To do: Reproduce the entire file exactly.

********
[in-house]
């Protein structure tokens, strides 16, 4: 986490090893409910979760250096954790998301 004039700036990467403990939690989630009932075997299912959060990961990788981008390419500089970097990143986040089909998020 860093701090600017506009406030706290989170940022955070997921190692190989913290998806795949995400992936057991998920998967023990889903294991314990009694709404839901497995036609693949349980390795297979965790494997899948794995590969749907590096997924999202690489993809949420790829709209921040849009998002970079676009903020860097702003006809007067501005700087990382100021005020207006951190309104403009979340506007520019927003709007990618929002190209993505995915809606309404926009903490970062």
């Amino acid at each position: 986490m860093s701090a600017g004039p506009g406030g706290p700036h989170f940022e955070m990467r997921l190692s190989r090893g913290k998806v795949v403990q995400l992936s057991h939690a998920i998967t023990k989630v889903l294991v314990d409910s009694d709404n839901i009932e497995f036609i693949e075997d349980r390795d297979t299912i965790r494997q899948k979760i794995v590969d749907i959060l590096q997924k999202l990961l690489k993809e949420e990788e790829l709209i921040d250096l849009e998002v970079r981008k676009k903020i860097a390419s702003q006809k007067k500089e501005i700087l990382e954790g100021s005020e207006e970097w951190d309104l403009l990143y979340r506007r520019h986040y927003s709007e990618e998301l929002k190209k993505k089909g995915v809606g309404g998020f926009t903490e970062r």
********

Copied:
[in-house]
């Protein structure tokens, strides 16, 4: 986490090893409910979760250096954790998301 004039700036990467403990939690989630009932075997299912959060990961990788981008390419500089970097990143986040089909998020 860093701090600017506009406030706290989170940022955070997921190692190989913290998806795949995400992936057991998920998967023990889903294991314990009694709404839901497995036609693949349980390795297979965790494997899948794995590969749907590096997924999202690489993809949420790829709209921040849009998002970079676009903020860097702003006809007067501005700087990382100021005020207006951190309104403009979340506007520019927003709007990618929002190209993505995915809606309404926009903490970062």
């Amino acid at each position: 986490m860093s701090a600017g004039p506009g406030g706290p700036h989170f940022e955070m990467r997921l190692s190989r090893g913290k998806v795949v403990q995400l992936s057991h939690a998920i998967t023990k989630v889903l294991v314990d409910s009694d709404n839901i009932e497995f036609i693949e075997d349980r390795d297979t299912i965790r494997q899948k979760i794995v590969d749907i959060l590096q997924k999202l990961l690489k993809e949420e990788e790829l709209i921040d250096l849009e998002v970079r981008k676009k903020i860097a390419s702003q006809k007067k500089e501005i700087l990382e954790g100021s005020e207006e970097w951190d309104l403009l990143y979340r506007r520019h986040y927003s709007e990618e998301l929002k190209k993505k089909g995915v809606g309404g998020f926009t903490e970062r």